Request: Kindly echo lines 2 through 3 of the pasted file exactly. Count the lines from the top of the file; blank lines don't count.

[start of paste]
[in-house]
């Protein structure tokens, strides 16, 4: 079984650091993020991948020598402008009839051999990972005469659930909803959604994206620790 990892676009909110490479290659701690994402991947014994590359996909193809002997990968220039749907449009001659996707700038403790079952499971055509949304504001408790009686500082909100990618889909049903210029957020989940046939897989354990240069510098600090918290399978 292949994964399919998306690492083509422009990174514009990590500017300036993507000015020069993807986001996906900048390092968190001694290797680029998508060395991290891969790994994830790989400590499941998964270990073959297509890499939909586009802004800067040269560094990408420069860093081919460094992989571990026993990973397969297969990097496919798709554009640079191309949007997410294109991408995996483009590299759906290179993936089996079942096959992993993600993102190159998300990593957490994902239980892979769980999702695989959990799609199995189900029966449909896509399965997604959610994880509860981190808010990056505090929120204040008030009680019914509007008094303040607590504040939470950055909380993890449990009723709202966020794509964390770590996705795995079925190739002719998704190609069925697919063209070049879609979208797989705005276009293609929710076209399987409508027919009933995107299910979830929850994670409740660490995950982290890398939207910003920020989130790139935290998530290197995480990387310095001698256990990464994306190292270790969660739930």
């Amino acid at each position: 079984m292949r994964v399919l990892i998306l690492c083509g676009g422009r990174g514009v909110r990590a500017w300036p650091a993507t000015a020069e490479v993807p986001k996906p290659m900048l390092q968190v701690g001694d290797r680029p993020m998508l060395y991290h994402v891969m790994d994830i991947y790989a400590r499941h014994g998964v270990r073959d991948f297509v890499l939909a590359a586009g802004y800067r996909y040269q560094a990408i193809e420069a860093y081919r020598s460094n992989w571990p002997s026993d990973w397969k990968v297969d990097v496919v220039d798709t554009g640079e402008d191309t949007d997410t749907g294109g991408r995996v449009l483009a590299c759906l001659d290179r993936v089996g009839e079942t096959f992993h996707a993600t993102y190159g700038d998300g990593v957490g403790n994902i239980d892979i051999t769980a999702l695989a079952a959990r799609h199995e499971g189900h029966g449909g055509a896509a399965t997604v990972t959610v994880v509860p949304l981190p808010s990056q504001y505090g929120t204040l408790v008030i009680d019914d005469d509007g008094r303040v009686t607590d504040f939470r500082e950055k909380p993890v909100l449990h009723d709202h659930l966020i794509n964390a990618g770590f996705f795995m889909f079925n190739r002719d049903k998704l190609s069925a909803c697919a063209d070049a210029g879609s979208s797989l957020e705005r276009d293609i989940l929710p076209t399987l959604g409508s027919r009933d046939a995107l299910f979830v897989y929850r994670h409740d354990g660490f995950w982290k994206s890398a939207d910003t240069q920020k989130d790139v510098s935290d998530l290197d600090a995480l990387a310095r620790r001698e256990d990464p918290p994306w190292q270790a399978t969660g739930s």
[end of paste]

């Protein structure tokens, strides 16, 4: 079984650091993020991948020598402008009839051999990972005469659930909803959604994206620790 990892676009909110490479290659701690994402991947014994590359996909193809002997990968220039749907449009001659996707700038403790079952499971055509949304504001408790009686500082909100990618889909049903210029957020989940046939897989354990240069510098600090918290399978 292949994964399919998306690492083509422009990174514009990590500017300036993507000015020069993807986001996906900048390092968190001694290797680029998508060395991290891969790994994830790989400590499941998964270990073959297509890499939909586009802004800067040269560094990408420069860093081919460094992989571990026993990973397969297969990097496919798709554009640079191309949007997410294109991408995996483009590299759906290179993936089996079942096959992993993600993102190159998300990593957490994902239980892979769980999702695989959990799609199995189900029966449909896509399965997604959610994880509860981190808010990056505090929120204040008030009680019914509007008094303040607590504040939470950055909380993890449990009723709202966020794509964390770590996705795995079925190739002719998704190609069925697919063209070049879609979208797989705005276009293609929710076209399987409508027919009933995107299910979830929850994670409740660490995950982290890398939207910003920020989130790139935290998530290197995480990387310095001698256990990464994306190292270790969660739930």
């Amino acid at each position: 079984m292949r994964v399919l990892i998306l690492c083509g676009g422009r990174g514009v909110r990590a500017w300036p650091a993507t000015a020069e490479v993807p986001k996906p290659m900048l390092q968190v701690g001694d290797r680029p993020m998508l060395y991290h994402v891969m790994d994830i991947y790989a400590r499941h014994g998964v270990r073959d991948f297509v890499l939909a590359a586009g802004y800067r996909y040269q560094a990408i193809e420069a860093y081919r020598s460094n992989w571990p002997s026993d990973w397969k990968v297969d990097v496919v220039d798709t554009g640079e402008d191309t949007d997410t749907g294109g991408r995996v449009l483009a590299c759906l001659d290179r993936v089996g009839e079942t096959f992993h996707a993600t993102y190159g700038d998300g990593v957490g403790n994902i239980d892979i051999t769980a999702l695989a079952a959990r799609h199995e499971g189900h029966g449909g055509a896509a399965t997604v990972t959610v994880v509860p949304l981190p808010s990056q504001y505090g929120t204040l408790v008030i009680d019914d005469d509007g008094r303040v009686t607590d504040f939470r500082e950055k909380p993890v909100l449990h009723d709202h659930l966020i794509n964390a990618g770590f996705f795995m889909f079925n190739r002719d049903k998704l190609s069925a909803c697919a063209d070049a210029g879609s979208s797989l957020e705005r276009d293609i989940l929710p076209t399987l959604g409508s027919r009933d046939a995107l299910f979830v897989y929850r994670h409740d354990g660490f995950w982290k994206s890398a939207d910003t240069q920020k989130d790139v510098s935290d998530l290197d600090a995480l990387a310095r620790r001698e256990d990464p918290p994306w190292q270790a399978t969660g739930s």